A DEMERGING OLD WORLD ORDER?
A demerging old world order?
The system in which the international uses to operate, based on a global balanceof- power and diplomacy, is arguably in decline. Some would argue that an emergence of a newly designed system of order is not only needed but has also been witnessed. The unpopular yet ideologically forceful rise of sovereign, intrastate organizations and the foreseeable downfall of modern-day states add to the discussion. The history of the Westphalian system dates back to 1648 in Westphalia in modernday Germany.
The Treaty of Westphalia not only ended the Thirty Years’ War, during the gradual fragmentation of the Holy Roman Empire, that started in 1618 but also, perhaps even more importantly to our world today, built an entirely unprecedented system that was exclusively used in Europe until relatively recently. The system is based on the notion of domestic and territorial sovereignty; it aims to promote balance-of-power through diplomacy and international institutions.
The Ottoman and Chinese civilizations rejected the Eurocentric idea and hence did not implement the global system that the Treaty of Westphalia sought. The Chinese Empire, which dates back thousands of years and has lived through numerous dynasties, has for centuries seen itself as the cultural centre of the world – or the “Middle Kingdom” as it has historically liked to name itself. The world of “barbarian” people, all civilizations that stood outside of the inflexible borders of the great Chinese civilization, circle around the “Middle Kingdom.” As witnessed similarly throughout the Orient, in particular the Ottoman Empire, there clearly was a wide resistance of the then-emerging Eurocentric concept of sovereignty.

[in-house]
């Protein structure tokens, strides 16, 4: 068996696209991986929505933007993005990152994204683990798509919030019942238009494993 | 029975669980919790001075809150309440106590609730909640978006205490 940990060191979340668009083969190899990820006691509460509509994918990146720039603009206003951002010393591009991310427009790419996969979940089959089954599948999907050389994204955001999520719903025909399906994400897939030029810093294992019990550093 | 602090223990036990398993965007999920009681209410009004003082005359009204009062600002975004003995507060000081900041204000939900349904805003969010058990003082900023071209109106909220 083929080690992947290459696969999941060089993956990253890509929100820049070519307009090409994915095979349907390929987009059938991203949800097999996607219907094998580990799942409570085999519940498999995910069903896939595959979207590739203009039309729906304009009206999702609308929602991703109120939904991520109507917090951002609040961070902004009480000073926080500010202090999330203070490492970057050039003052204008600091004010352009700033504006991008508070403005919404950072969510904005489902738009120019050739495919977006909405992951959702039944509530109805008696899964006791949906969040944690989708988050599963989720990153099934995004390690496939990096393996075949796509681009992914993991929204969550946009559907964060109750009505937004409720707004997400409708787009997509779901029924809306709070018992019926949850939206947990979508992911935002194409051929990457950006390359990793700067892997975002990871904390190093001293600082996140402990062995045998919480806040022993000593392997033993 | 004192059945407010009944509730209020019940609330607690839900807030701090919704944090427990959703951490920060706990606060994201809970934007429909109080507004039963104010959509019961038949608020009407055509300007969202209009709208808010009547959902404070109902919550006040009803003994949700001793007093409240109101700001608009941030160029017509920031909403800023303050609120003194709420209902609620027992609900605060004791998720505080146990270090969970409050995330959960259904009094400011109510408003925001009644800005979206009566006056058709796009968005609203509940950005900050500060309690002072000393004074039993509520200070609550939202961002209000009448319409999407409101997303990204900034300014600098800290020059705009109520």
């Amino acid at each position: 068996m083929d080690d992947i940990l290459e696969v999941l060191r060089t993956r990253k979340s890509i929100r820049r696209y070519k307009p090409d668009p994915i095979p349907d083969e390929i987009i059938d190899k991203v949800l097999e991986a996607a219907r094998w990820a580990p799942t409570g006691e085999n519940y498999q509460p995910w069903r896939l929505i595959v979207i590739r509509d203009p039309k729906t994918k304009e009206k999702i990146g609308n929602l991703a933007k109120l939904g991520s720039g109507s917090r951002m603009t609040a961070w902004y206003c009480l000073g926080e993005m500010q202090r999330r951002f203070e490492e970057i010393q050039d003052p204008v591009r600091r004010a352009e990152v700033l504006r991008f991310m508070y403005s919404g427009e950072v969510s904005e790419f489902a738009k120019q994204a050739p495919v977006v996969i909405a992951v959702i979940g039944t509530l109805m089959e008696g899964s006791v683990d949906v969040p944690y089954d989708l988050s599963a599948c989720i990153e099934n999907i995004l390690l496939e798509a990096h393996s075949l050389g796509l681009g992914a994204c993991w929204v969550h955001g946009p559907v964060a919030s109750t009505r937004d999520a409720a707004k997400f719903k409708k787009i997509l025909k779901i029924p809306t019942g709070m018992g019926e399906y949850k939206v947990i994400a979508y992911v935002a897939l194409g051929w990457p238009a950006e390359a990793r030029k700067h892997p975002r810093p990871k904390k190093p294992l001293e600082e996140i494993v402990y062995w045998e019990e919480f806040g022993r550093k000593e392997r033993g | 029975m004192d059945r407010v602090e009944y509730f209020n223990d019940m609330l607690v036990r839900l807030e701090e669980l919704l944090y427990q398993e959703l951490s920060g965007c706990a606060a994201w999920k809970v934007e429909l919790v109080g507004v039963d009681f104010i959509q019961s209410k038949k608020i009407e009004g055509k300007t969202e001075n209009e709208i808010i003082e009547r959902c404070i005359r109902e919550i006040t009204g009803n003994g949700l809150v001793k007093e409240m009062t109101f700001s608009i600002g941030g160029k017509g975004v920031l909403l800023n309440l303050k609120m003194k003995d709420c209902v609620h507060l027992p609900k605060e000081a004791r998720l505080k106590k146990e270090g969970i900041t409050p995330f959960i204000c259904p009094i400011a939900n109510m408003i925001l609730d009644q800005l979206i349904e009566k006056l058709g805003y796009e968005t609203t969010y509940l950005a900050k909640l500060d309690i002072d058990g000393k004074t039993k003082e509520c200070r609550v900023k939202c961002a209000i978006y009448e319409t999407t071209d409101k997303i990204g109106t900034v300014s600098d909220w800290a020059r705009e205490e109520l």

This is not some scholarly debate; the arguable emergence of an entirely different world order – or perhaps regional order -is practically discussed. In fact, America’s General Raymond T Odierno, who served in Iraq a number of years ago, has recently touched on this very idea.
The partition or division of the current post-2003 Republic of Iraq, General Odierno said, “might be the only solution.” That is, as General Odierno would perhaps agree with, some changes in the system the region has for decades used to function are now urgently needed. The Middle East, the “most volatile region of the world” as former Secretary of State and one of the key architects behind the idea of the New Middle East, Condoleezza Rice, has recently said, is no exception and is indifferent from other regions that operate within and through the current global system.
The rise of a regional order in the Middle East, based on certain Oriental characteristics, is arguably gradually evolving in the Arabian Peninsula. The birth of organizations like the Islamic State (IS) in Syria and Iraq reinforces the former argument that a new regional order is socially yet perhaps not entirely apolitically being shaped and designed.
There is no doubt that a unique order, which would determine stability, challenge the existence of disorder and which would unblock cooperation with different regions of the world, is certainly in need. The idea behind the arguable downfall of the current world order and the emergence of a new dynamic world order in the near future does require further diagnosis.
Until then, one important question should be put: Will the ‘Rise of the East’ accelerate the decline of the Westphalian system or will the occurrence of civilizational clashes between incompatible visions take place?
By Bader Al-Dehani